The easiest way to ensure accessibility is to write everything WITHOUT ajax at the start and add ajax in later.  This makes sure that links actually work.  When you start putting ajax in, you'll bind to the ajax links, extract the href, and send it to the (currently non-existent) ajax handler.

    I hadn't wanted to pollute this thread with my javascript goals or accessibility plans, but it's so hard to talk about just one aspect of this without including everything...

  • @Brett - For us (University of Nebraska-Lincoln), accessibility isn't just a nice feature, it is a requirement by law (at least the federally-funded institutions). We follow the same process: design for a fallback that won't require Javascript and then put in the JS functionality to improve the UX. At the minimum, a user should be able to do all tasks without JS enabled. Advanced features/presentation/effects can be hanlded with JS.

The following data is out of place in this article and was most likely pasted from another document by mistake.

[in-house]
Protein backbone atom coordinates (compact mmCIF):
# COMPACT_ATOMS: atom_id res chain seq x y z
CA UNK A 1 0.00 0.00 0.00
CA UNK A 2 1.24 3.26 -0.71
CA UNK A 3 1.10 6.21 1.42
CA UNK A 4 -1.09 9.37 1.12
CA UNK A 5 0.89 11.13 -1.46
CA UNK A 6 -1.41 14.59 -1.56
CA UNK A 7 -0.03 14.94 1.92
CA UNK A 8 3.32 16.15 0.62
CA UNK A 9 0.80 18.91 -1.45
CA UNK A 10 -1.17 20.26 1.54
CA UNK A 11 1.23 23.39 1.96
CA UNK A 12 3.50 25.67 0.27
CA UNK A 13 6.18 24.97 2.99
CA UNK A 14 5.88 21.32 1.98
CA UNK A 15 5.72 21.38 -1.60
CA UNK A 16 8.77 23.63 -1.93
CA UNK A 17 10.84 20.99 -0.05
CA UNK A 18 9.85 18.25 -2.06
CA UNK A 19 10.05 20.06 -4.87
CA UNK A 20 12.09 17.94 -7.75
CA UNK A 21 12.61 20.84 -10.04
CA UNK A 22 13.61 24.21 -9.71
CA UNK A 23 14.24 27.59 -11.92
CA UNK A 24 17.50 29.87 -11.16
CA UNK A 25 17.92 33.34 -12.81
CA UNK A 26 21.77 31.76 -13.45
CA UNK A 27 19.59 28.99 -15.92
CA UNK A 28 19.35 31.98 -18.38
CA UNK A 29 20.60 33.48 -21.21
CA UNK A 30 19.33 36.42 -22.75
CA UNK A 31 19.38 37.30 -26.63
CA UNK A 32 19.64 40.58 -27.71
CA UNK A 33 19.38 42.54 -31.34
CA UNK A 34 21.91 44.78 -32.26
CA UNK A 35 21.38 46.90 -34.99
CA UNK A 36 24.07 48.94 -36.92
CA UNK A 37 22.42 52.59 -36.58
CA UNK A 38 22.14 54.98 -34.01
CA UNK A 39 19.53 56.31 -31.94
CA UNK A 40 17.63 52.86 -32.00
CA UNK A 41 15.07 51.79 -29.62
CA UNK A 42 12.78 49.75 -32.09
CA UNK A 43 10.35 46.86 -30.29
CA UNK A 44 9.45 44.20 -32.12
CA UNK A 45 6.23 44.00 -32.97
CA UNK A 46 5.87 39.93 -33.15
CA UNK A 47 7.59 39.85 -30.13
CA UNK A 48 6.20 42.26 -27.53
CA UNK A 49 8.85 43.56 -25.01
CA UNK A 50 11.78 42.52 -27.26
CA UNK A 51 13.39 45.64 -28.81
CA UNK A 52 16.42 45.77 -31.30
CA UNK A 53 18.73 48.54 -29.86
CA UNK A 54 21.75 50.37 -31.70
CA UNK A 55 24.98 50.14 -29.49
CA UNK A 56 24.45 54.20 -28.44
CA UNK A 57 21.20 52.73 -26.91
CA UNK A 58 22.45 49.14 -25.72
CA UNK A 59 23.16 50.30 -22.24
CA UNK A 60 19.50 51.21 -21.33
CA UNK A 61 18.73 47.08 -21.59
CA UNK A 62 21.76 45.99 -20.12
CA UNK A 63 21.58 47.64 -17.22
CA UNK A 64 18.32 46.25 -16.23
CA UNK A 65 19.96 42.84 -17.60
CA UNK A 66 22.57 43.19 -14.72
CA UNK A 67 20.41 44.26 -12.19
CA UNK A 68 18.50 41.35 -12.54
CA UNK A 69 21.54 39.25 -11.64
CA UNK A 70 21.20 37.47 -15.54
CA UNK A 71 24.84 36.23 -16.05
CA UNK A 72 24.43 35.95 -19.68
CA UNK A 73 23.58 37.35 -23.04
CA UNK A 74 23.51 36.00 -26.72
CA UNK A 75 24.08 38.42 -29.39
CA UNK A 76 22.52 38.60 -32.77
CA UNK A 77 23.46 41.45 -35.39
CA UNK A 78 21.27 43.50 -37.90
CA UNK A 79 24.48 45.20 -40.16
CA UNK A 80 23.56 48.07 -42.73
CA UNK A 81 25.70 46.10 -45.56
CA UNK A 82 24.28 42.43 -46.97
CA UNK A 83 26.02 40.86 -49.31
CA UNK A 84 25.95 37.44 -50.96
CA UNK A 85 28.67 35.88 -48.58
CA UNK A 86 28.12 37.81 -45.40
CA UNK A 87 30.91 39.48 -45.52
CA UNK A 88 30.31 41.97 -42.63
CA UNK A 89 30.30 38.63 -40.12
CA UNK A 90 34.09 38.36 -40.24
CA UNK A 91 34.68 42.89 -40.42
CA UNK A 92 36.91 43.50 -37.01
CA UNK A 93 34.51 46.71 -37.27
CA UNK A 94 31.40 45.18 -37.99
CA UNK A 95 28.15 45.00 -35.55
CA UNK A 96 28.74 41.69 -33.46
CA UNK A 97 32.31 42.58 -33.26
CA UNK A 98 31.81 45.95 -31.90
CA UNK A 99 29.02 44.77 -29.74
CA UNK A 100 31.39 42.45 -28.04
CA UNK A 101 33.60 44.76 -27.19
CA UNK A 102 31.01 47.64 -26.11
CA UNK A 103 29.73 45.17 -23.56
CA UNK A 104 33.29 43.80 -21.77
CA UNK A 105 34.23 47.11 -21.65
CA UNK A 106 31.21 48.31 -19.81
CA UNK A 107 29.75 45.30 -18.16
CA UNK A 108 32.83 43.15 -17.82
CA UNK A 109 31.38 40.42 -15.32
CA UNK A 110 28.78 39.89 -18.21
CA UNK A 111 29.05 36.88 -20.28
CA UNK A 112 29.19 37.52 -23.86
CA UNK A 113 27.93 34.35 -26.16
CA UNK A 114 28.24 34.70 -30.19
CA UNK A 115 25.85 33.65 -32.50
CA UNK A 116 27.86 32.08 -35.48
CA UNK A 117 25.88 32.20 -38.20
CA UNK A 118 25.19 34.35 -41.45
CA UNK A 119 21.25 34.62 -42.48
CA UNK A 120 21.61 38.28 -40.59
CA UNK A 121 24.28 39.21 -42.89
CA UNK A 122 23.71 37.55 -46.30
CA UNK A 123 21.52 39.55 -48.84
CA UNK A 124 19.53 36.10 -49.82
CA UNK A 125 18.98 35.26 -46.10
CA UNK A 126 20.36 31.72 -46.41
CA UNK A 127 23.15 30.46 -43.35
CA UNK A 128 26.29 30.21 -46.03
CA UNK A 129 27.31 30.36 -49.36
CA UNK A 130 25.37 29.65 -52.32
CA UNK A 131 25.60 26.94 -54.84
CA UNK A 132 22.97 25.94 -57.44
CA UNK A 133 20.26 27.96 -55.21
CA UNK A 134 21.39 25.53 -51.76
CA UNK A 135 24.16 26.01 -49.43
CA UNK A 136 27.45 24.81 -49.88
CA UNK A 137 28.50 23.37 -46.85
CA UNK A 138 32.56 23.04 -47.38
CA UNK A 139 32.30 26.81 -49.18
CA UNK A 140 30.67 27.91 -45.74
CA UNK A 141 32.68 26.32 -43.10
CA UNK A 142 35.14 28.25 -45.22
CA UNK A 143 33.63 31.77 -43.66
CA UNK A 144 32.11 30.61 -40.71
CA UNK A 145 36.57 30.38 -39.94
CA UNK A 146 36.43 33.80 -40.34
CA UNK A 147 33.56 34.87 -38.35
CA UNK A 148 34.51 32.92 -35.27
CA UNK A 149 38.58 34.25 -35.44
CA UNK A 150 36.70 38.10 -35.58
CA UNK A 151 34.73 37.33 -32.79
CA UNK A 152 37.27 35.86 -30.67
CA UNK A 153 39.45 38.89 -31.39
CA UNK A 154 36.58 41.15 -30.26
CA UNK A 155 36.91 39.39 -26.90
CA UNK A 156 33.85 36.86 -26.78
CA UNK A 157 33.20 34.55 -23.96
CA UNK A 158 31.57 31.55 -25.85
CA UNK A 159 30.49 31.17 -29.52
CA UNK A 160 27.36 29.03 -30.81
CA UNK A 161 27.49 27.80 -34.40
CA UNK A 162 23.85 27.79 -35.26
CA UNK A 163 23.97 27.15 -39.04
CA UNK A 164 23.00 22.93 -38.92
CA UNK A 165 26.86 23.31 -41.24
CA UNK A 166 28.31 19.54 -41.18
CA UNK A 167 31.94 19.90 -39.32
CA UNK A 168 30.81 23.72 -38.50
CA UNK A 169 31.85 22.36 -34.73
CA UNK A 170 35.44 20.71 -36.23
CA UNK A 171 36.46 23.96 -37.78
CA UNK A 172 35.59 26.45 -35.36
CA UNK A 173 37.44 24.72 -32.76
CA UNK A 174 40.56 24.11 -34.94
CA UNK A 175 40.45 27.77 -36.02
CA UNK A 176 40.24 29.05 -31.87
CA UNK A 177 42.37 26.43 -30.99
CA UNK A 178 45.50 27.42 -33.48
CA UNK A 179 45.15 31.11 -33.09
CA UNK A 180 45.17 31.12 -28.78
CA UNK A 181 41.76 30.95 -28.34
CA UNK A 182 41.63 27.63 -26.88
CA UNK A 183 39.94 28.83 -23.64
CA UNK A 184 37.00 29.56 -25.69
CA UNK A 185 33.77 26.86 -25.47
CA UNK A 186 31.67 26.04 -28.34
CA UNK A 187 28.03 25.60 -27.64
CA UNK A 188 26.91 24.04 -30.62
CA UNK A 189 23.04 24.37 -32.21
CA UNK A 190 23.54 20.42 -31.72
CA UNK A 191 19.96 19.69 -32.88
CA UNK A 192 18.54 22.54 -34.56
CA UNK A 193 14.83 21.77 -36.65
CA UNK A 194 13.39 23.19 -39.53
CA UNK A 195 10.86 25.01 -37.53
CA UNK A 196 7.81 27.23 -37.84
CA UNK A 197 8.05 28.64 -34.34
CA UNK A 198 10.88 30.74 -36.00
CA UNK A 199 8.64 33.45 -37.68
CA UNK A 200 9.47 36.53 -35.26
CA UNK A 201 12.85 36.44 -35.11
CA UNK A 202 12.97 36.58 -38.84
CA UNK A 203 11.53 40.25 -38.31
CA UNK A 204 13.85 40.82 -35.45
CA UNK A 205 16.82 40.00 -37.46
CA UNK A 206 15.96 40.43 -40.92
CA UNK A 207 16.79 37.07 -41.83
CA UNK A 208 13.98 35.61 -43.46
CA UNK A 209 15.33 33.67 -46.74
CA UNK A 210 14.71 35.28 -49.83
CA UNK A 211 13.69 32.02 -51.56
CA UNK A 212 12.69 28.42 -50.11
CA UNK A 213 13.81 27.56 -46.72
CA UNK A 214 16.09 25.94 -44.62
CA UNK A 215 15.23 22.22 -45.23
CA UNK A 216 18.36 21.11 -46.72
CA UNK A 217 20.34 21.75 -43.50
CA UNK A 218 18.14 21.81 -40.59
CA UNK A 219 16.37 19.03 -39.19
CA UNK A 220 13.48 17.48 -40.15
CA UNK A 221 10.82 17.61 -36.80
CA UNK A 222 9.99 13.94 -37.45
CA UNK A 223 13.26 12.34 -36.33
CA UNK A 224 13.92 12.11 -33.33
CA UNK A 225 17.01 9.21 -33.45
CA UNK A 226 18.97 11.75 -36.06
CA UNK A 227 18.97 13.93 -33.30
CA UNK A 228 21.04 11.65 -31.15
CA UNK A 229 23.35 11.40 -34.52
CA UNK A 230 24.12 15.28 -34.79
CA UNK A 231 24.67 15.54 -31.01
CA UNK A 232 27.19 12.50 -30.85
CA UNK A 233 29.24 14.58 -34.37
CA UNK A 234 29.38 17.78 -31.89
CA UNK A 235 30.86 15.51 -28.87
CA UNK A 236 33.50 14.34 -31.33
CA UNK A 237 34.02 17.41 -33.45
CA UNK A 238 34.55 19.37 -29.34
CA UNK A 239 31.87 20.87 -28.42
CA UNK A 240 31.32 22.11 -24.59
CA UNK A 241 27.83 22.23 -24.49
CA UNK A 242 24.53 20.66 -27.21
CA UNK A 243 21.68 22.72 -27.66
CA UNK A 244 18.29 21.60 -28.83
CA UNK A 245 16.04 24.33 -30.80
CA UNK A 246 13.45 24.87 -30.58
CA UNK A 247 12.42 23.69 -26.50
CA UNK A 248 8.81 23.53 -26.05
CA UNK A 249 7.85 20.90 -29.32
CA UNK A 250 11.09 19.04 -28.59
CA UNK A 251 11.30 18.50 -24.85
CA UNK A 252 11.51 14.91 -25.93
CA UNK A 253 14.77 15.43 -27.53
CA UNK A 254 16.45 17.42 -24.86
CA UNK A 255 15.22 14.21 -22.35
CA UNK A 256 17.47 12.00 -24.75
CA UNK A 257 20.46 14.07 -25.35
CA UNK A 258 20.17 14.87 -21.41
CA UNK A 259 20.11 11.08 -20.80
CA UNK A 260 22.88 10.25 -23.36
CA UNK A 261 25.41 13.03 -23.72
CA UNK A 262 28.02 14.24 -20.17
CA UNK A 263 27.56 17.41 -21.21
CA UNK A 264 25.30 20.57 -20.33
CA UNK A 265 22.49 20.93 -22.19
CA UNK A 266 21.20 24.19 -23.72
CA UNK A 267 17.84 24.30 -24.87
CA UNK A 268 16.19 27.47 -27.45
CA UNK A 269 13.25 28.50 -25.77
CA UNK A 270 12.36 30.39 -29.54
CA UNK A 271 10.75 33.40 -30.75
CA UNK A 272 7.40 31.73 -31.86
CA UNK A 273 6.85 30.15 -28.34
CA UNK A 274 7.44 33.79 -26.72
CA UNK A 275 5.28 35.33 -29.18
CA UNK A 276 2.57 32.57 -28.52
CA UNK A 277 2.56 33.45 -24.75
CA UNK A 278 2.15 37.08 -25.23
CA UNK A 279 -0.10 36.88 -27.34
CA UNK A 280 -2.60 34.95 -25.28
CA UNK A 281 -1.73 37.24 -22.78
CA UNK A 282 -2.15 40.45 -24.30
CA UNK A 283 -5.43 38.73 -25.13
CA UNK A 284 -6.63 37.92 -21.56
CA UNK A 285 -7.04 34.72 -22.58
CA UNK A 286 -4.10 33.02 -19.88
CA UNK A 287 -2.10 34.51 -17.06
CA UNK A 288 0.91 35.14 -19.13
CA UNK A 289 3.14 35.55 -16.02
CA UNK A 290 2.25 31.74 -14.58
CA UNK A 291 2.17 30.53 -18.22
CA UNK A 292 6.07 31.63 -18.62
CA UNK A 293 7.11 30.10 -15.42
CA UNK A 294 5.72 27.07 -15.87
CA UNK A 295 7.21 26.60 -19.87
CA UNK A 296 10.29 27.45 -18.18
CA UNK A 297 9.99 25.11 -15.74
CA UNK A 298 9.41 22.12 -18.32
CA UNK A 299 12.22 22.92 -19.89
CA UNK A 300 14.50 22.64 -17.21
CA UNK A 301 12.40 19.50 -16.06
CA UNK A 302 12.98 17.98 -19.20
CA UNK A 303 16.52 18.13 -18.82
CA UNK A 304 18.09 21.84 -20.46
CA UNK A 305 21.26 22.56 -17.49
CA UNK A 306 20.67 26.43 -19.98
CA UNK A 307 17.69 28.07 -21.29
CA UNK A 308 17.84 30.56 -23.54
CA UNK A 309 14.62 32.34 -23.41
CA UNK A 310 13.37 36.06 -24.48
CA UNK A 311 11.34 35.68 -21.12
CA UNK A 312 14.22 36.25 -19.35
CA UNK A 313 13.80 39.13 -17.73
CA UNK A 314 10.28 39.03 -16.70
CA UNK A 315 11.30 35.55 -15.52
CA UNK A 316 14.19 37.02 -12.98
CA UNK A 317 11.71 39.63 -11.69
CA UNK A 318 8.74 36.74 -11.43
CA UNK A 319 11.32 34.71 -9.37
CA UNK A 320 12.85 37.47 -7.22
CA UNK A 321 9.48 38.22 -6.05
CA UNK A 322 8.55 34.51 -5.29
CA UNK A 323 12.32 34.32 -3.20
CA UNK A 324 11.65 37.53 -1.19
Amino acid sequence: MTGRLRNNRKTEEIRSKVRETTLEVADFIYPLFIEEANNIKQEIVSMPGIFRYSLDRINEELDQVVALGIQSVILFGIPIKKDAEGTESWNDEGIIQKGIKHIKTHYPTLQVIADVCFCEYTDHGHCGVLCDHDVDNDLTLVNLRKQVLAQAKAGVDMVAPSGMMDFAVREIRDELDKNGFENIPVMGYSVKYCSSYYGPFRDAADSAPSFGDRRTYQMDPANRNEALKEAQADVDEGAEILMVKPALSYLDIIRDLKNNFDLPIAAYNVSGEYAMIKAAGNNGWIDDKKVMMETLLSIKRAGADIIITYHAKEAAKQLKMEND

• @Brett, yes, you are right, I know that way. I didn't choose the right example for my point, my fault. The specific case is when you need to do an ajax call and pass the id in the call. But yes, maybe this is not the right topic for discussing this in detail.

  • @morgar I'm inclined to believe all JS functionality can be done without auto-incrementing IDs or inline JS provided the markup and accessibility is carefully thought-out and created. For your example of deleting an item, you could use jQuery to target these links without modifying the markup (not even adding a class):

    Markup: <a href="delete.php?ID=22">Delete this item</a>.

    $('a[href^=delete.php?ID=]').click(function() {
    //We now have all the links to the delete page, let's catch the click and do JS instead.
    var IDtoDelete = $(this).attr('href').split('ID=');
    //Now we have the ID (22) which can be used in the AJAX call
    var confirmDelete = confirm("Are you sure you want to delete?");
    if (confirmDelete) {
    $.get('delete.php', {ID: IDtoDelete[1]}, function(data) {
    alert ("Item deleted: "+data);
    //or whatever else we want to do
    return false;

    *note: untested JS

    This is an over-simplified version for illustration purposes. In this case, we wouldn't need to parse out the unique ID (we could just simply use the href value as the .get() page), but I did it this way to show that we can use generic markup to grab an ID and then use that in any function we need.